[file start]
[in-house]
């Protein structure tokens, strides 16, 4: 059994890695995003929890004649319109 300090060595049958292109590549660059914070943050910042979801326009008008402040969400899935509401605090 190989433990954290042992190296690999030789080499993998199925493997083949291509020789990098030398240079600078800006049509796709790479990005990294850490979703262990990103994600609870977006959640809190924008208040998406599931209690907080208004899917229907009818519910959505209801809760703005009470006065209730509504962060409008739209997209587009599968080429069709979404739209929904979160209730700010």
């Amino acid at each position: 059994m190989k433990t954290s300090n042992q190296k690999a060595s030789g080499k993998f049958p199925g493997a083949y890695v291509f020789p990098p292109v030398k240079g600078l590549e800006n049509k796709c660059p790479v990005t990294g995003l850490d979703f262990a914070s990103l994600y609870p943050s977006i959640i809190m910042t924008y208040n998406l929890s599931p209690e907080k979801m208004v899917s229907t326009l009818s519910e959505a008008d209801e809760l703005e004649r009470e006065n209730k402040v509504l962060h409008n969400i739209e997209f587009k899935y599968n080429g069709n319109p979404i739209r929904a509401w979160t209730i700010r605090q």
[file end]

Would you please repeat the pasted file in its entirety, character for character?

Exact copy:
[in-house]
């Protein structure tokens, strides 16, 4: 059994890695995003929890004649319109 300090060595049958292109590549660059914070943050910042979801326009008008402040969400899935509401605090 190989433990954290042992190296690999030789080499993998199925493997083949291509020789990098030398240079600078800006049509796709790479990005990294850490979703262990990103994600609870977006959640809190924008208040998406599931209690907080208004899917229907009818519910959505209801809760703005009470006065209730509504962060409008739209997209587009599968080429069709979404739209929904979160209730700010």
């Amino acid at each position: 059994m190989k433990t954290s300090n042992q190296k690999a060595s030789g080499k993998f049958p199925g493997a083949y890695v291509f020789p990098p292109v030398k240079g600078l590549e800006n049509k796709c660059p790479v990005t990294g995003l850490d979703f262990a914070s990103l994600y609870p943050s977006i959640i809190m910042t924008y208040n998406l929890s599931p209690e907080k979801m208004v899917s229907t326009l009818s519910e959505a008008d209801e809760l703005e004649r009470e006065n209730k402040v509504l962060h409008n969400i739209e997209f587009k899935y599968n080429g069709n319109p979404i739209r929904a509401w979160t209730i700010r605090q």